In addition, Rivera said the types of cultural similarities employers value may not be the same for all occupations. "Cultivating leisure time is a hallmark of the upper-middle and upper classes, and it's really important as a class marker and as a source of identity," she said. "You may see different types of cultural similarities that matter in occupations that are less elite."
-end-
About the American Sociological Association and the American Sociological Review

The American Sociological Association, founded in 1905, is a non-profit membership association dedicated to serving sociologists in their work, advancing sociology as a science and profession, and promoting the contributions to and use of sociology by society. The American Sociological Review is the ASA's flagship journal.

The research article described above is available by request for members of the media. For a copy of the full study, contact Daniel Fowler, ASA's Media Relations and Public Affairs Officer, at (202) 527-7885 or pubinfo@asanet.org.

American Sociological Association

Related Hiring Articles from Brightsurf:

Chemistry job seekers face tough outlook during pandemic
Even though it's been over a decade, the 2008 recession and its effects still loom over the chemistry enterprise.

Design approach may help fix bias in artificial intelligence
Bias in artificial intelligence is well established. Researchers are now proposing that developers incorporate the concept of 'feminist design thinking' into their process as a way of improving equity -- particularly in the development of software used in hiring.

Social media content matters for job candidates, researchers find
According to researchers at Penn State, job recruiters are less likely to select candidates who appear to be too self-involved or opinionated in their social media posts.

IU study looks at the effect of Medicaid expansion on the SUD treatment workforce
Medicaid expansion has led to substantial increases in Medicaid reimbursement for substance use treatment, it has not specifically led to a detectable increase in hiring attempts to increase the substance use disorder and behavioral health treatment workforce, according to a study by Indiana University researchers.

Are hiring algorithms fair? They're too opaque to tell, study finds
New research from a team of Computing and Information Science scholars at Cornell University raises questions about hiring algorithms and the tech companies who develop and use them: How unbiased is the automated screening process?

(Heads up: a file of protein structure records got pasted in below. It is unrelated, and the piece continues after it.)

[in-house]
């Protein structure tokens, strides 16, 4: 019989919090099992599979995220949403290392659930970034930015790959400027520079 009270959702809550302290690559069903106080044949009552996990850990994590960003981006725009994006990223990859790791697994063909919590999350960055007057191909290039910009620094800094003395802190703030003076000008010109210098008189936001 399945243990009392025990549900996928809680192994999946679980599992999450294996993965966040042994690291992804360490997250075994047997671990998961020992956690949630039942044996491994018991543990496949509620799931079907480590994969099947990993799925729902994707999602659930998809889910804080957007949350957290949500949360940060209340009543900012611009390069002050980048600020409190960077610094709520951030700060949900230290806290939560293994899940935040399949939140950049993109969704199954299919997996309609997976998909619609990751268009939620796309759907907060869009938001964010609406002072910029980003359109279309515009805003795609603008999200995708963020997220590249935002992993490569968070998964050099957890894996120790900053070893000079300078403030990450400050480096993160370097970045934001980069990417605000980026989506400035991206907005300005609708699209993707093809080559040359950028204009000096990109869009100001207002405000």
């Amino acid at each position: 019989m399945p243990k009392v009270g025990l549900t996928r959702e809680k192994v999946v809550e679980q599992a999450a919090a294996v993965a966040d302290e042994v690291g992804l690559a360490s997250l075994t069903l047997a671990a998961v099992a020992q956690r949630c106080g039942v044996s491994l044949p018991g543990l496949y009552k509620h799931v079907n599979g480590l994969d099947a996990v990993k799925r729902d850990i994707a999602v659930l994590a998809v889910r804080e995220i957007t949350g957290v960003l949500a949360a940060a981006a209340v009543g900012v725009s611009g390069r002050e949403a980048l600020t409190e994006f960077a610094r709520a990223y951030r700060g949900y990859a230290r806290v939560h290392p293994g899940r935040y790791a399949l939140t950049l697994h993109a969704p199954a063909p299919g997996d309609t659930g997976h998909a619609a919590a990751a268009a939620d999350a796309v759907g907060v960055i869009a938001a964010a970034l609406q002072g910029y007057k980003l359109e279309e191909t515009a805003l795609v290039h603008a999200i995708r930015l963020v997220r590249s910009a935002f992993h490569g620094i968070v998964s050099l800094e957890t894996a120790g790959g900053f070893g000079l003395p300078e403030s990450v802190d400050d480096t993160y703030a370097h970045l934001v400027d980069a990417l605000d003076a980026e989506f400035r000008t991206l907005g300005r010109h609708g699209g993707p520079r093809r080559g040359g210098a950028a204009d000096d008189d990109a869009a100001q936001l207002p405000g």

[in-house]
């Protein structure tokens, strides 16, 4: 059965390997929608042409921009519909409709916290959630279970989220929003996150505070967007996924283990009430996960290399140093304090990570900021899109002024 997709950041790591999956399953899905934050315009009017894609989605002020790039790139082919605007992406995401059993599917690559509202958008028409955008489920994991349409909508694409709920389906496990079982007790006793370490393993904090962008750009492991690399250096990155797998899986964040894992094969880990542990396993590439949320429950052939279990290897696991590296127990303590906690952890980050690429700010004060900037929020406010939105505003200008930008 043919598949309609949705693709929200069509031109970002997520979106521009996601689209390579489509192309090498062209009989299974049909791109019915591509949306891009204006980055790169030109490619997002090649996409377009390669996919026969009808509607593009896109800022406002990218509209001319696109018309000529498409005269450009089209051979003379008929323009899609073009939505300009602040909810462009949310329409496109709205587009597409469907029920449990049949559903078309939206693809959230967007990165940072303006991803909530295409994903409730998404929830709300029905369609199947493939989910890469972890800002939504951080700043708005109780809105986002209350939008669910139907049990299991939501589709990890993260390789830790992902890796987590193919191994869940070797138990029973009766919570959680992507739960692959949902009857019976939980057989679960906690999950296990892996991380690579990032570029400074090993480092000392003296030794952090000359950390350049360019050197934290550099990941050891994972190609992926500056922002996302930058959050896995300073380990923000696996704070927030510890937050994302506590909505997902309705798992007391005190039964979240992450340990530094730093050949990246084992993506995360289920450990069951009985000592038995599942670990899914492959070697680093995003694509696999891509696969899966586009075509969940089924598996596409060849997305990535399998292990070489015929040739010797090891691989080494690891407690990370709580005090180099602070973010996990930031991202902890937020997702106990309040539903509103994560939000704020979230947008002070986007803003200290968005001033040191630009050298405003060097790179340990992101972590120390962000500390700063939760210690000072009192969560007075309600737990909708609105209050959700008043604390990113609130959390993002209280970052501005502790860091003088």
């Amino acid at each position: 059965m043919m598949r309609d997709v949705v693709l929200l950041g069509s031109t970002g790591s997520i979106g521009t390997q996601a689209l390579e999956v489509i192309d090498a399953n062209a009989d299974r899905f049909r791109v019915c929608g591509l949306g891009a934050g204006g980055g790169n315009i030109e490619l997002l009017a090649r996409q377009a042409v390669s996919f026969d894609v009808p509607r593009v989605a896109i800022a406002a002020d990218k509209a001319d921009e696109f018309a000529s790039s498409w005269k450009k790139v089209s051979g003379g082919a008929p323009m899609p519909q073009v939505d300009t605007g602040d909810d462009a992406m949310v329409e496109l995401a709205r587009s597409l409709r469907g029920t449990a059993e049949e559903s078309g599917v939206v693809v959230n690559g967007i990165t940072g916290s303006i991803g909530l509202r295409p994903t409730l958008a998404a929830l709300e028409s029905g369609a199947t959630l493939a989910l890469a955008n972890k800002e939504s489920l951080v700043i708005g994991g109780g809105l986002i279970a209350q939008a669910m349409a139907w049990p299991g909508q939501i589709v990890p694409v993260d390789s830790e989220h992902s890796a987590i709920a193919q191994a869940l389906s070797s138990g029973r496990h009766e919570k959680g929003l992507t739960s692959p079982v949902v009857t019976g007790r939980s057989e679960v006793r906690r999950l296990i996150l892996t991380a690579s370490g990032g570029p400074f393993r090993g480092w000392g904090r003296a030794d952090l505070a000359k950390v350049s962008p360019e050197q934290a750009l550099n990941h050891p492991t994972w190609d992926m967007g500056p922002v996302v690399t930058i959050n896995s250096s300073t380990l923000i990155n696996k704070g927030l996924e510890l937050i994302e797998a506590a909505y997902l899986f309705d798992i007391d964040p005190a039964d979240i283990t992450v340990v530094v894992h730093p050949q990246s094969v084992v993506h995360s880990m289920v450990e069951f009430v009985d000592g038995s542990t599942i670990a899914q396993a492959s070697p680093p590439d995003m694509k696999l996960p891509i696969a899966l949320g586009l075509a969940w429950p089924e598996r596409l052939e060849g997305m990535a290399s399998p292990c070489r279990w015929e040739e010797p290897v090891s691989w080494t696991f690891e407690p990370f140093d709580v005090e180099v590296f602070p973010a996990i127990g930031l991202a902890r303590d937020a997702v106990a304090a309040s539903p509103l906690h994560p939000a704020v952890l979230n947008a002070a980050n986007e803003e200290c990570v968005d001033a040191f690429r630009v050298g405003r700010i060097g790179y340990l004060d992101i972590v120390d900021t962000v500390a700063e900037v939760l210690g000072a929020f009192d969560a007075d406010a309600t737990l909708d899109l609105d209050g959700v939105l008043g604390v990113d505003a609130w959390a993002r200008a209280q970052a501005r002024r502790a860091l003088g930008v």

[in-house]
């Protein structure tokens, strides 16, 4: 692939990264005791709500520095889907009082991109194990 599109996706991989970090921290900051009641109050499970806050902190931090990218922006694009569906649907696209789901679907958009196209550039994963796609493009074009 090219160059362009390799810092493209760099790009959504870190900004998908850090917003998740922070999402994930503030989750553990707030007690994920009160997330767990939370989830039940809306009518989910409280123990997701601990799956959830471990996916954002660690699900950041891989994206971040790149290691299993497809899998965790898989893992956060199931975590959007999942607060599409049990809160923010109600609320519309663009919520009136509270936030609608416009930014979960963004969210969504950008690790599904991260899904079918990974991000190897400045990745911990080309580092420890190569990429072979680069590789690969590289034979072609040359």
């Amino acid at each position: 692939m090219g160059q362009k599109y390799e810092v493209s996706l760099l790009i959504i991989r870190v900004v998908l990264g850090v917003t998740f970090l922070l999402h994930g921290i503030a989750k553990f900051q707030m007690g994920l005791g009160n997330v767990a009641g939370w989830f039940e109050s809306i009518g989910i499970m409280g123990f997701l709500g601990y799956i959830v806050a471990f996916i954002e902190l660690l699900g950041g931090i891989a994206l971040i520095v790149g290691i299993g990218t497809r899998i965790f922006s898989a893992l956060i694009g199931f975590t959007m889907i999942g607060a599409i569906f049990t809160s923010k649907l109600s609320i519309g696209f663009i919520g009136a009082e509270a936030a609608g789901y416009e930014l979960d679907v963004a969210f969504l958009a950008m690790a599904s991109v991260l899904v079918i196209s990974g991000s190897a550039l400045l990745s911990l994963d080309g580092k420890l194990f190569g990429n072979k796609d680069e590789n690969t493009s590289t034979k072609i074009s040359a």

Paper: Outcomes vary for workers who 'lawyer up' in employment arbitration disputes
A worker who retains legal counsel to litigate a workplace dispute in arbitration doesn't account for the potentially countervailing effect of employers hiring their own legal counsel, says new research co-written by U. of I. labor professor Ryan Lamare.

Will college job market continue its decade-long growth?
Despite fears about a recession, the job market is strong for college graduates -- for the 10th consecutive year, according to Michigan State University's Recruiting Trends, the largest annual survey of employers in the nation.

Yale study shows class bias in hiring based on few seconds of speech
Candidates at job interviews expect to be evaluated on their experience, conduct, and ideas, but a new study by Yale researchers provides evidence that interviewees are judged based on their social status seconds after they start to speak.

WVU study reveals falsification issues in higher education hiring processes
When concerns are expressed about distrust in science, they often focus on whether the public trusts research findings.

Why should you care about AI used for hiring?
The Society for Industrial and Organizational Psychology has published a new white paper that explores the hype and mystique surrounding artificial intelligence in hiring.

Read More: Hiring News and Hiring Current Events
Brightsurf.com is a participant in the Amazon Services LLC Associates Program, an affiliate advertising program designed to provide a means for sites to earn advertising fees by advertising and linking to Amazon.com.